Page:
Tue April 22, 2014
Who's Getting Preschool Right? Researchers Point To Tulsa
Originally published on Tue April 22, 2014 3:38 pm
Many educators say quality early childhood education programs give young children a strong foundation for kindergarten and beyond.
But what does a high-quality preschool program look like? Early childhood education researchers point to Tulsa, Okla., as a school system that gets it right. NPR's education team went to Tulsa to find out what help sets the city's preschool program apart. You can read more about what they found — and visit a Tulsa preschool classroom, here.
MELISSA BLOCK, HOST:
From NPR News, this is ALL THINGS CONSIDERED. I'm Melissa Block.
AUDIE CORNISH, HOST:
And I'm Audie Cornish.
The federal government spends almost $8 billion a year on preschool programs. States spend billions more, mostly on low-income four-year-olds. But it's hard to say what's working and what's not. President Obama has long been a champion of early childhood education. On talking about preschool, he often uses the same two words: high quality. Take this line from this year's State of the Union Address.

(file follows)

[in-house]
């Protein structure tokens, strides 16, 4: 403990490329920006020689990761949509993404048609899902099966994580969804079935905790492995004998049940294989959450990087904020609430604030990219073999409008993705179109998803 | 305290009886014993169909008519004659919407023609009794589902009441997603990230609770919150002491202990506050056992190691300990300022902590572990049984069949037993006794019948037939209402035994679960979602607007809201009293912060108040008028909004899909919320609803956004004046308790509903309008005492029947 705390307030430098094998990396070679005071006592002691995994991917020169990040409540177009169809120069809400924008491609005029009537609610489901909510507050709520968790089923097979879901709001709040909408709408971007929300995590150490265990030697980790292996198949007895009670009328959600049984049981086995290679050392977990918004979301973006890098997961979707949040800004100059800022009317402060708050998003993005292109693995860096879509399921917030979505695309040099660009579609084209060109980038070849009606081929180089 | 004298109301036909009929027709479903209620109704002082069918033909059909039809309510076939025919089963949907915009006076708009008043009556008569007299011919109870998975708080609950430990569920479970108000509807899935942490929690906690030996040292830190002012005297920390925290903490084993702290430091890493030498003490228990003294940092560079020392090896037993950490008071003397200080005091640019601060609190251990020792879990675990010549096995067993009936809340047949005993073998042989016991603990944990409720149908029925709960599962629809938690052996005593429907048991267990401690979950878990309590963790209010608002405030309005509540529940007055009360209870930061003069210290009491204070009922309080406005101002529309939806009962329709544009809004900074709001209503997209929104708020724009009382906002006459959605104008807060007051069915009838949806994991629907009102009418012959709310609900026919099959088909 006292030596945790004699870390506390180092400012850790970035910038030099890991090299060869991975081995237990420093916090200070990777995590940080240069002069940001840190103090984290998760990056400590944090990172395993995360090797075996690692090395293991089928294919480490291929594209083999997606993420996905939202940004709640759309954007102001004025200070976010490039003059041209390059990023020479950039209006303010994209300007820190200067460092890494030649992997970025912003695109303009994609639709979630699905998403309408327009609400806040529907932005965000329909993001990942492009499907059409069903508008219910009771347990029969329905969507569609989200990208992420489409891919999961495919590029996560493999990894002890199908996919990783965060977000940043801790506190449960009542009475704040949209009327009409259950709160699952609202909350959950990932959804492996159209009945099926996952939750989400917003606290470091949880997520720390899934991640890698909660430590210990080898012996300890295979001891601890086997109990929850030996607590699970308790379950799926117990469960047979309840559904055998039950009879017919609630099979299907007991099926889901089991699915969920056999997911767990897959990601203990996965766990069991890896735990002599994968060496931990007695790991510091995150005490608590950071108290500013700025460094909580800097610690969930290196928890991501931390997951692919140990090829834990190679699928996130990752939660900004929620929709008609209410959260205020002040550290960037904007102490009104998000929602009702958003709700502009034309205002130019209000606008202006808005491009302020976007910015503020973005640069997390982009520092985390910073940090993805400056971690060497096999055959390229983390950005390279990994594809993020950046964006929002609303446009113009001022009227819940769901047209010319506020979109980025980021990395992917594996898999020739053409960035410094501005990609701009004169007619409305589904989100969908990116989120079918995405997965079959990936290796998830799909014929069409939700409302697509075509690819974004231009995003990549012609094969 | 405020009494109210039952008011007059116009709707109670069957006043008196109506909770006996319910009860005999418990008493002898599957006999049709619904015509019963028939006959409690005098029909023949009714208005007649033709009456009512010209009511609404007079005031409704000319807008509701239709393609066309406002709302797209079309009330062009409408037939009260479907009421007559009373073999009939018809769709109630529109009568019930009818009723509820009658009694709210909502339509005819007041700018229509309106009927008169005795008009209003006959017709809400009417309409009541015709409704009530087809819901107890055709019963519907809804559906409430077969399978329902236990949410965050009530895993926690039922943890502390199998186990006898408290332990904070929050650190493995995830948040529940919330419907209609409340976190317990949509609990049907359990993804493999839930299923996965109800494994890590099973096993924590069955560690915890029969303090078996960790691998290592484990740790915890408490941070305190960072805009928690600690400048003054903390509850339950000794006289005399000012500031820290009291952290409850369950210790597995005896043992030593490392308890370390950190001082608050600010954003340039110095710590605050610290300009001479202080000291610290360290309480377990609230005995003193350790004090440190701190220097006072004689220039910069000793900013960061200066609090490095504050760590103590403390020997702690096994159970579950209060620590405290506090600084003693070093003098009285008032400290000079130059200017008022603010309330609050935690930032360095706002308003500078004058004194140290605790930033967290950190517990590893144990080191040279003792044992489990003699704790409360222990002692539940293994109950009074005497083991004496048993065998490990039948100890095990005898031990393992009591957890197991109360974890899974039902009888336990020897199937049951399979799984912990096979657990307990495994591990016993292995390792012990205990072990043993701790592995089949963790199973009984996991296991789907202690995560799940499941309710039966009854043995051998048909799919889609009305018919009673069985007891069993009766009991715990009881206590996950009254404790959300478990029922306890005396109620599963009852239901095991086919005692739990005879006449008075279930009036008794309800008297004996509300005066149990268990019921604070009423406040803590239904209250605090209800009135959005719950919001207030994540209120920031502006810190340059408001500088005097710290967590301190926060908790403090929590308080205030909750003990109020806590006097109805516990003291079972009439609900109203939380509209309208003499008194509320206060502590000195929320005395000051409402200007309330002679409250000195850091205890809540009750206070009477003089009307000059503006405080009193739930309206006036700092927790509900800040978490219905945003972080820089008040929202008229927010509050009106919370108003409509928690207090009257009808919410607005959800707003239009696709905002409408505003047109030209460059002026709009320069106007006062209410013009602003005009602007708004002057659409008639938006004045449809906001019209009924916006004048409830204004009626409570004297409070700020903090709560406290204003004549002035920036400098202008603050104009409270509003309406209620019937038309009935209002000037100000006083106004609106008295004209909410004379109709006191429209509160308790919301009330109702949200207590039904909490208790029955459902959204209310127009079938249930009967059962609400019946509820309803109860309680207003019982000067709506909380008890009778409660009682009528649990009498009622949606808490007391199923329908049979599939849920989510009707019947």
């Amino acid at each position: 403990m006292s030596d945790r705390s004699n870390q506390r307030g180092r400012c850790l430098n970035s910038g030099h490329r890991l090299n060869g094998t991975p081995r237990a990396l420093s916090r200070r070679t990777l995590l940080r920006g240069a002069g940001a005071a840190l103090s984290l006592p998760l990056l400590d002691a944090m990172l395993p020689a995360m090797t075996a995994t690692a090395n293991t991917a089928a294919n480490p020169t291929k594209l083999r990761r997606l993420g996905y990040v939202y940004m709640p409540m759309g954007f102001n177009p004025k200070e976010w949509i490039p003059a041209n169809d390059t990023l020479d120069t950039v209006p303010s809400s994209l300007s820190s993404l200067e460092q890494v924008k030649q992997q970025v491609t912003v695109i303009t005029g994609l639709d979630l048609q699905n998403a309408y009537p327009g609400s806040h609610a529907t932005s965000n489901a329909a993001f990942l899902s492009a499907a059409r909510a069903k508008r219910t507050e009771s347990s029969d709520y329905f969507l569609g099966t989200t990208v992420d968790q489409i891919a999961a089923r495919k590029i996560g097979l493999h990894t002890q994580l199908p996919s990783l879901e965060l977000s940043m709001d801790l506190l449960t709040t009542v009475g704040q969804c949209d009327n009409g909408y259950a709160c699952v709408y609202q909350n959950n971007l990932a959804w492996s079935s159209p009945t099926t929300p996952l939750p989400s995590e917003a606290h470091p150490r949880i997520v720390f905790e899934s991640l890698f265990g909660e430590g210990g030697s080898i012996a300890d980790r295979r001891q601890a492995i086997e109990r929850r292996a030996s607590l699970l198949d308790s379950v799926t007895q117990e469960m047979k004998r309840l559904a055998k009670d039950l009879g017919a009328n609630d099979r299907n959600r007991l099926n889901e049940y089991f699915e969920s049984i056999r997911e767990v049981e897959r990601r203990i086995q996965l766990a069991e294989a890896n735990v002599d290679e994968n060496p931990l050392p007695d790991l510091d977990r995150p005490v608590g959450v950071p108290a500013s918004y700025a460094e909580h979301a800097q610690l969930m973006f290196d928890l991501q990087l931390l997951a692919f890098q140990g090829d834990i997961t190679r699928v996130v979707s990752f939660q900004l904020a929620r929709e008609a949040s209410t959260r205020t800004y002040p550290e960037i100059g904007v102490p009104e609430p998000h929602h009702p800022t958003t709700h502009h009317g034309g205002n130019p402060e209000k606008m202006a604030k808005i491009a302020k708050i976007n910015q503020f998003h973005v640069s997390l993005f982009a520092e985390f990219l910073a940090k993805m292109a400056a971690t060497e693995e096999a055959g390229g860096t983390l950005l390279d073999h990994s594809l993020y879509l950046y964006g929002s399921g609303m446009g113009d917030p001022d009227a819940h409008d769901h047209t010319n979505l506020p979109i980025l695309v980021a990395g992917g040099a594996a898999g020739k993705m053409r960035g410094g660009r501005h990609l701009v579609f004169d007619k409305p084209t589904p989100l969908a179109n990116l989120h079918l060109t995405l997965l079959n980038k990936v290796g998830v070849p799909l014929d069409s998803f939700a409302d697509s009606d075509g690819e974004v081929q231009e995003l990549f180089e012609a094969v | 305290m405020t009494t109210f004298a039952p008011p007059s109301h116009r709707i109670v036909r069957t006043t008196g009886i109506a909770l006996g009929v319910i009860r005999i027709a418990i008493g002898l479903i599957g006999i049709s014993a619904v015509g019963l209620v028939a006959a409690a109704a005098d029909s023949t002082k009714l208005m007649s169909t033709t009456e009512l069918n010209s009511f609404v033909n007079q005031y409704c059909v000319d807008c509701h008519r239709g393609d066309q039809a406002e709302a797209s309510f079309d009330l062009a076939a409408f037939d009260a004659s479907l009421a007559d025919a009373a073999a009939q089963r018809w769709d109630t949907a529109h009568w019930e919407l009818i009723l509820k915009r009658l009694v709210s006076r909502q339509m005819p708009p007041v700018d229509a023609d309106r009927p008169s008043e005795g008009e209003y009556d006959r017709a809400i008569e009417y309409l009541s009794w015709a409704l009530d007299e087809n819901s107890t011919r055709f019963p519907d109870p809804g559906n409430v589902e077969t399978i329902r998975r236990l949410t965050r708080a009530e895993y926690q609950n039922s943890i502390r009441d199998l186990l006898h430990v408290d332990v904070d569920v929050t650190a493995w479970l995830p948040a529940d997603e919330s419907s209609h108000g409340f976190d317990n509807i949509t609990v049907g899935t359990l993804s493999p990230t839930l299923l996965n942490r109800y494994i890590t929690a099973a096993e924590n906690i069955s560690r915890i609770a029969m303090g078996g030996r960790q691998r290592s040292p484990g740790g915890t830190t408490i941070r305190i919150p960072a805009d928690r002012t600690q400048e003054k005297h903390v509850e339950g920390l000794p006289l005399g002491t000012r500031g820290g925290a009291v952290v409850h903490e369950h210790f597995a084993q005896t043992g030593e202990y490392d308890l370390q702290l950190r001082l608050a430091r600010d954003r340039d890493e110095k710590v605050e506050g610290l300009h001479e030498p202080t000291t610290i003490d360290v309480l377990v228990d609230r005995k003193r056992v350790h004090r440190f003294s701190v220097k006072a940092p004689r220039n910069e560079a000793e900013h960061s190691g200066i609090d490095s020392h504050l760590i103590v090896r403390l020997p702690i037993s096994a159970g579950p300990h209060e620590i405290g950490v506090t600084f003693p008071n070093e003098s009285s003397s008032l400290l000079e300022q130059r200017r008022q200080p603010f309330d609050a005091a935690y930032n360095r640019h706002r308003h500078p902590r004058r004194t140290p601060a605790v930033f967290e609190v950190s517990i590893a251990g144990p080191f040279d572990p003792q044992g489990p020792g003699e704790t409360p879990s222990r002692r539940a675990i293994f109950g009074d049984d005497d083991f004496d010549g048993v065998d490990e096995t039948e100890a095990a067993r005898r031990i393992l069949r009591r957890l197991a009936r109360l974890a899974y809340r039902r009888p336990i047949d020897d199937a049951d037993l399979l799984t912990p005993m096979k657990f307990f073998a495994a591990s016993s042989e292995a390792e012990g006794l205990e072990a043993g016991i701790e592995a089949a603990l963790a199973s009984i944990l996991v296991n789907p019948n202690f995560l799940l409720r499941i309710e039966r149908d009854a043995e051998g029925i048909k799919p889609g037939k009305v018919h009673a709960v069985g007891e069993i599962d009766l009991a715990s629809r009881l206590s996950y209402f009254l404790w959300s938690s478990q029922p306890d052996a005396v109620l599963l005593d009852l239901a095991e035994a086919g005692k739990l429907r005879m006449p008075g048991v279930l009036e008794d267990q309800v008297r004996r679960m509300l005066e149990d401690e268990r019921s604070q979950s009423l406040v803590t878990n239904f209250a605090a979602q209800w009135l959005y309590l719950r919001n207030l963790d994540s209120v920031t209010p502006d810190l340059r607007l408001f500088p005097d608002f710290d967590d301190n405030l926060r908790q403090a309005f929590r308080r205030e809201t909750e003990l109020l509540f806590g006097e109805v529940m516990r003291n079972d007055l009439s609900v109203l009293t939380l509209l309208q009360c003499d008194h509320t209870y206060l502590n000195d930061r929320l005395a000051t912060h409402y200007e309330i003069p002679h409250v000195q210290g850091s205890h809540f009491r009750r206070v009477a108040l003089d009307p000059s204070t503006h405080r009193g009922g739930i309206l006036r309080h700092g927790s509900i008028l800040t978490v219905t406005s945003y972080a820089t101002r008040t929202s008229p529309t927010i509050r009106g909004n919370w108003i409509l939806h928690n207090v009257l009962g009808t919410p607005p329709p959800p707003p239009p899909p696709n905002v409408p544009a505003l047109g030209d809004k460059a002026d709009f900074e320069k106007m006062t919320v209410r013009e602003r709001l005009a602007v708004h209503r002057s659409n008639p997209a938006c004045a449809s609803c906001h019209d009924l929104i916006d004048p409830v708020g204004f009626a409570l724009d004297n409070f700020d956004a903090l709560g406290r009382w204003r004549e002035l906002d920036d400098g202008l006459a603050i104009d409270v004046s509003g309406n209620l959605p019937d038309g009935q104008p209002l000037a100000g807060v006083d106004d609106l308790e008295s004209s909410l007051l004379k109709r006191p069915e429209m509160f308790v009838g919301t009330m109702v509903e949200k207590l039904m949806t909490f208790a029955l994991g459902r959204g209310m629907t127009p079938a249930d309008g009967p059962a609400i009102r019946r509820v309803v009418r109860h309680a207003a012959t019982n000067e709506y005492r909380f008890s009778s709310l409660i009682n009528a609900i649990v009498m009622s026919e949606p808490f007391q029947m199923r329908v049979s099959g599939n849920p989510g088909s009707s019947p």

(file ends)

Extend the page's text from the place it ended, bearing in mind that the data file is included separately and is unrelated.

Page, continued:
PRESIDENT BARACK OBAMA: Research shows that one of the best investments we can make in a child's life is high quality early education.
CORNISH: But what does high quality mean? Claudio Sanchez with NPR's education team went in search of an answer and found one in Tulsa, Oklahoma.
CLAUDIO SANCHEZ, BYLINE: At 7:35 A.M., three yellow school buses drive up to Porter Early Childhood Center. Diesel fumes cling to the cold morning air.
(SOUNDBITE OF CHILDREN)
SANCHEZ: The doors swing open. A flock of four and five-year-olds spill onto a walkway leading up to the school's main entrance.
TRACY JONES: Morning, Takila(ph). Who's the note for, your teacher?
JONES: Well, happy birthday.